Making matters worse, school officials shortened the time frame to create, test, and modify the bus routes. School and city officials also blamed some bus drivers for showing up to work late, an accusation strongly contested by the drivers union.
In an effort to transform the transportation department into a point of pride instead of embarrassment, Johnson tapped Carl Allen about six months ago to be transportation director. He is an unusual pick; at 31, he has never managed a school transportation department.
But he did work for a while for the US Transportation Department on workforce development and studied transportation at the John F. Kennedy School of Government at Harvard University, where he earned a master’s degree.
“We are prepared,” said Allen, who also previously worked in the School Department’s accountability office, helping teachers and administrators enhance the use of test scores and other data in overhauling curriculums and teaching techniques. “It’s not going to be perfect, but it’s going to be a lot better this year.”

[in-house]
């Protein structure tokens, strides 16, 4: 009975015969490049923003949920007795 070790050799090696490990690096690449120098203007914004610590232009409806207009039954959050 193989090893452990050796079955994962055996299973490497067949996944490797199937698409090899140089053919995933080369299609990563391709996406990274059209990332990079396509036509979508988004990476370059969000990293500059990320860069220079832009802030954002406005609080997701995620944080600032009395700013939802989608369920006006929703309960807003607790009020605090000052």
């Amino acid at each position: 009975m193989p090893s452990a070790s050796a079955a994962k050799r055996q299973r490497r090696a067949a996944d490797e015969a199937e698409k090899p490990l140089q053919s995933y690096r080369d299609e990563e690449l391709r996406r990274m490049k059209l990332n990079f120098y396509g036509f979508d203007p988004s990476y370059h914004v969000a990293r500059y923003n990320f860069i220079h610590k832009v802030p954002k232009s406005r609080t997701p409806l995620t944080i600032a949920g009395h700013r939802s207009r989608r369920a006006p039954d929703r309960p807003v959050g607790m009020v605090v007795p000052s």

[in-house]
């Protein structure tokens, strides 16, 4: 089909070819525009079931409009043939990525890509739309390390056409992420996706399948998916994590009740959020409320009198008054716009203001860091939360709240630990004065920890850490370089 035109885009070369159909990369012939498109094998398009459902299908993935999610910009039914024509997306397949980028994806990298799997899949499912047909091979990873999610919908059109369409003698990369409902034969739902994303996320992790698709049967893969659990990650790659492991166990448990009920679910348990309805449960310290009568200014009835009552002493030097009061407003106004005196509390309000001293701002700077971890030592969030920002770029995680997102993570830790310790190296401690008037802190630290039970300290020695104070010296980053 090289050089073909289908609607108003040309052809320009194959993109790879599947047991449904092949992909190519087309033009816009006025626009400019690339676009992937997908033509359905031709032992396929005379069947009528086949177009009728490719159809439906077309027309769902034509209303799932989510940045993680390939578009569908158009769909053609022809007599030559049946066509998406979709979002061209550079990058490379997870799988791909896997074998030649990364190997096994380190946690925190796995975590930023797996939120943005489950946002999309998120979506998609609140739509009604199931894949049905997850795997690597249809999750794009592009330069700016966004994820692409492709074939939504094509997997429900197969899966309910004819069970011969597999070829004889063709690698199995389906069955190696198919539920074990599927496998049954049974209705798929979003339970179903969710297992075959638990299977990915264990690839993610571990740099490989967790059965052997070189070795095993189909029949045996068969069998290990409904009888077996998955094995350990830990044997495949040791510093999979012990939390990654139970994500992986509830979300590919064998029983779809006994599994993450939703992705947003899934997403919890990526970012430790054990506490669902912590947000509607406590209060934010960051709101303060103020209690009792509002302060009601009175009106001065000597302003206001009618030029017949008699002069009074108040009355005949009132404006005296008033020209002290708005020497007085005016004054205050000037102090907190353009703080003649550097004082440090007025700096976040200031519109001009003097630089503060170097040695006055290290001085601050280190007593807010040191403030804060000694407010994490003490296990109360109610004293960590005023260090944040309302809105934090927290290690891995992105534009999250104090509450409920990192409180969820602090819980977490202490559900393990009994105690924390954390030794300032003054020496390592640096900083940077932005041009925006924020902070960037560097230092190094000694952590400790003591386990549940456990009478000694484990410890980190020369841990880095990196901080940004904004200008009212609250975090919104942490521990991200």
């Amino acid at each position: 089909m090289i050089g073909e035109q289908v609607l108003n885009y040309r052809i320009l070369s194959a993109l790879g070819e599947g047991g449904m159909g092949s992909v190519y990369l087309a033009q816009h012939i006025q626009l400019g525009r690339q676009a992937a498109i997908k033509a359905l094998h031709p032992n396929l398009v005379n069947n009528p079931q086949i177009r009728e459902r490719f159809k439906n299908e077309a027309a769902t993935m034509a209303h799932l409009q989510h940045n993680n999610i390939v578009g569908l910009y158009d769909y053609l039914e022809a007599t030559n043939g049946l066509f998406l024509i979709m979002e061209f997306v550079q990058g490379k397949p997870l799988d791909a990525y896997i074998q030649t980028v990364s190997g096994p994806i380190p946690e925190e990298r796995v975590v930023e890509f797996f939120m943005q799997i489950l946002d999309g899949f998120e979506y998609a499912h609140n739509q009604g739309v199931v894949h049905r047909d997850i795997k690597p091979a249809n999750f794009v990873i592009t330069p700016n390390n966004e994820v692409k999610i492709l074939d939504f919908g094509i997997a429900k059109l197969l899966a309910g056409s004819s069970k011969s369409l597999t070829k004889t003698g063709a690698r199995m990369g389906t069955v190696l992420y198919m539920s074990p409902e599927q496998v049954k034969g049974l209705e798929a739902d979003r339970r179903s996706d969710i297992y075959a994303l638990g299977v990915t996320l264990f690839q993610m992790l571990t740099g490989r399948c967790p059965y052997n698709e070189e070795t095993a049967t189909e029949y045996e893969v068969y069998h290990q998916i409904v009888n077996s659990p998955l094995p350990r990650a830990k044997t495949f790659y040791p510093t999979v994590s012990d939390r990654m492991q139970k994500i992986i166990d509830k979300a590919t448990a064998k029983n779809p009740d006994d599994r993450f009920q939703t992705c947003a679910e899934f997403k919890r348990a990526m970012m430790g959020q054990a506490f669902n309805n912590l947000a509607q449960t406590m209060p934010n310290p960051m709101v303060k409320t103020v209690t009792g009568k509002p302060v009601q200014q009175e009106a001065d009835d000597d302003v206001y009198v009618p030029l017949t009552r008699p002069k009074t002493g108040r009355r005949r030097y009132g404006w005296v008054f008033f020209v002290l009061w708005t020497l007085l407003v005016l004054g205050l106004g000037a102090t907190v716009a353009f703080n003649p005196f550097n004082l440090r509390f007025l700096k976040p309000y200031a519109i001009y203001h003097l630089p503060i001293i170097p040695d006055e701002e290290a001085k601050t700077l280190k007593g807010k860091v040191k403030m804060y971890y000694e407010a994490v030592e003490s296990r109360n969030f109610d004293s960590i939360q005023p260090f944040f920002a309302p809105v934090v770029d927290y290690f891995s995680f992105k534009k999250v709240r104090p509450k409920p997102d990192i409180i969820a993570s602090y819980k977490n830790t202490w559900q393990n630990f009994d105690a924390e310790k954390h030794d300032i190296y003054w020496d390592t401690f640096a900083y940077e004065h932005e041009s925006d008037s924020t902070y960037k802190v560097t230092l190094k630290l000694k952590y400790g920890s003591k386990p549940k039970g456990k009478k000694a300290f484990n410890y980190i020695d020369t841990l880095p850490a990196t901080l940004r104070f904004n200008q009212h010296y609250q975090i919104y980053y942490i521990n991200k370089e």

Allen has placed a strong emphasis on seeking the advice of drivers on creating the bus routes to see if computer-projected travel times match reality. A big problem last year, pointed out by many drivers, is that many routes scheduled no time between stops and sometimes had drivers dropping kids off at school at the exact time they were supposed to be arriving on the first stop of their next route. Consequently, the union filed a grievance before even trying out the routes, because it was so obvious on paper that the School Department was destined to repeat “massive, systemwide chaos.”
So far this year, the union has not filed such a grievance. More time between stops has been scheduled and routes increased to 3,642, almost 500 more than last fall.
“The routing does not seem to have the problems near the magnitude they had last September,” said Steve Kirschbaum, a driver and bus union representative. “I do believe the district has made an effort to correct the problems, but I will reserve judgment until we test the routes under real driving conditions.”
But regardless of the fixes the School Department makes, plotting routes will always be a challenge, Kirschbaum said.
“Boston is a tough transportation town — people know that; our roads were engineered by cows,” he said, “and you have multiple streets with the same name.”
Globe correspondent Adam Sege contributed to this report. James Vaznis can be reached at email@example.com.